5 Ways to Create a Safe Yoga Space for Trauma Survivors

Author’s Note: This is an edited and updated version of part 1 of a 5-part series I wrote for Yoga Journal in November of 2016. As my teaching style has evolved through more experience and studio ownership, it seemed appropriate to revisit these articles, dust them off, and give them an update with a fresh perspective. In 2020, Covid-19 began to spread, changing the landscape across the world and opening the doors for discussion on mental health and trauma. Experts and new studies conclude that nearly every person on the planet has experienced trauma either first hand or indirectly.

5 Ways to Create a Safe Yoga Space for Trauma Survivors

By Daniel Sernicola

Originally published in Yoga Journal, November 2016. Updated in January 2022.

For yoga to heal, it is essential to be able to open up and be vulnerable on the mat. That’s why it’s important to consider the physical elements of the yoga environment to create a practice space that feels welcoming and safe to all students—and particularly trauma survivors. David Emerson, author of Overcoming Trauma Through Yoga, recommends having the room set up before students arrive. Try these 5 trauma-sensitive tips before teaching your next class.

Group of young sporty afro american and caucasian people practicing yoga lesson with instructor sitting in Sukhasana exercise, Easy Seat pose, working out, training in club, studio, students rear view

Adjust the lighting.

“If you have a choice between bright lights and very low lights, you go with the bright lights,” Emerson says. “Dark or dim rooms tend to be more triggering [for trauma survivors] than bright rooms.” At the beginning of class, it is encouraged to ask students what they prefer. At times, a dimly lit room can allow students to focus on their practice instead of worrying about being watched.

Consider privacy.

Emerson suggests windows should be covered somehow, not “open and exposed.” When working with traumatized youth at a youth facility, we cover the windows to limit as many outside distractions as possible and offer privacy so our youth are more present in their practice. We’ve found that our youth are more likely to pay attention and focus on their practice if they feel they have the privacy to be themselves. In the studio setting, our windows are frosted to allow light in and keep distractions out. What we don’t want to do is create an environment where a student feels extremely enclosed in the room. This can lead to feelings of claustrophobia. Instead of focusing on the class, students will be focused on the class end so they can find freedom.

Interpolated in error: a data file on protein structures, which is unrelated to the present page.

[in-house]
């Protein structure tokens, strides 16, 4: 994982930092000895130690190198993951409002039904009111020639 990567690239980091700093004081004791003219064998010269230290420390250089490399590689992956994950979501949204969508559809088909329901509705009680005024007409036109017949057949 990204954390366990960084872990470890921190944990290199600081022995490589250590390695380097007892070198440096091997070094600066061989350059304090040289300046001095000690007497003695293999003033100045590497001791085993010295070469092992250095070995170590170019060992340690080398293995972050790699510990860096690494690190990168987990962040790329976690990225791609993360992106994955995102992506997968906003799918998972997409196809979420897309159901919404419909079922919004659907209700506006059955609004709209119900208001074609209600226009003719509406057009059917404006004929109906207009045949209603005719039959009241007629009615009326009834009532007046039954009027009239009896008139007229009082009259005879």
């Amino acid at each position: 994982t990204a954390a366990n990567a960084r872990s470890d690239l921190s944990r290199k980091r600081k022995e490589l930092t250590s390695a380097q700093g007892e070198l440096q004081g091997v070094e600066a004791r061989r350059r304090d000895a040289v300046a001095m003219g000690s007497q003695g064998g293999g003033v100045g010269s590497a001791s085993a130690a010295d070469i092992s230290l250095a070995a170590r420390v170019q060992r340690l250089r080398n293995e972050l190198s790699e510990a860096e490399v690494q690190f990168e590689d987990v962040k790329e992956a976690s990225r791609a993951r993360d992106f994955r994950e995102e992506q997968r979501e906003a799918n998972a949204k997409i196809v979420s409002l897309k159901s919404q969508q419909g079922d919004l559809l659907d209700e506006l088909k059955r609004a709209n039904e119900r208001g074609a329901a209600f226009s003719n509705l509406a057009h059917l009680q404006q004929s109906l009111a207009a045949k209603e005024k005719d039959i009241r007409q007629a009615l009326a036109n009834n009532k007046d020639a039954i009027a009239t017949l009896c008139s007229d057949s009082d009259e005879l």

Select music and sounds with care.

“Part of our yoga practice is expanding our awareness and refining our senses with a focus on what is harmonious. Sound plays an important part in this because it so profoundly impacts our nervous system,” writes Max Strom in A Life Worth Breathing. He adds, “To help bring harmony into our lives—meaning, first into our nervous systems—sound and noise must be considered an important factor.” Yoga teacher Jake Hays suggests listening closely to song lyrics before adding it to a playlist. “Avoid music containing words and phrases about death, break ups, violence, homophobia, and sexual or racial undertones,” he says. “Alternatively, look for genres of music that are ambient in tone and blend into the background.” He recommends sourcing non-top 40 hits through internet radio apps. When chosen with care, music can be an effective tool for connection. Music is not to be viewed as “bad” for yoga classes as it can help put some students at ease so they can benefit more from the practice.

Minimize outside noise.

Emerson recommends trying to minimize external noises. “The idea is to help your students stay grounded and in the present moment,” he says. “Some important symptoms of PTSD to understand in this regard are hypervigilance (being constantly on the alert for danger), an exaggerated startle response (being jumpy or easily startled), triggered responses (being reminded of the trauma), or flashbacks (feeling like the traumatic event is happening again). Dissociative flashback episodes can be triggered by noises similar to those present during a traumatic event.” Outside noises may not always be avoidable, though. In that case Emerson suggests naming the noises as they occur. For example, “That was a large truck that just went by.” In meditation we encourage students to notice thoughts, but not acknowledge or get carried away with these thoughts. This same methodology can be applied to outside noise. Students can be encouraged to hear it, recognize it, and not let it take them away from their practice.

Help make space for each student.

As students arrive to class, encourage them to find a comfortable space for their mat. When students are invited to make choices, it is empowers them. Some students may want to face a door or window as a way of knowing who is entering and exiting the room. Others may want to be in a corner providing them a full view of everything and everyone in the class. Some will prefer a front row space while others feel more comfortable in the back row. Our advice is to place your mat where you’ll be teaching and give students the autonomy to choose where to place theirs.

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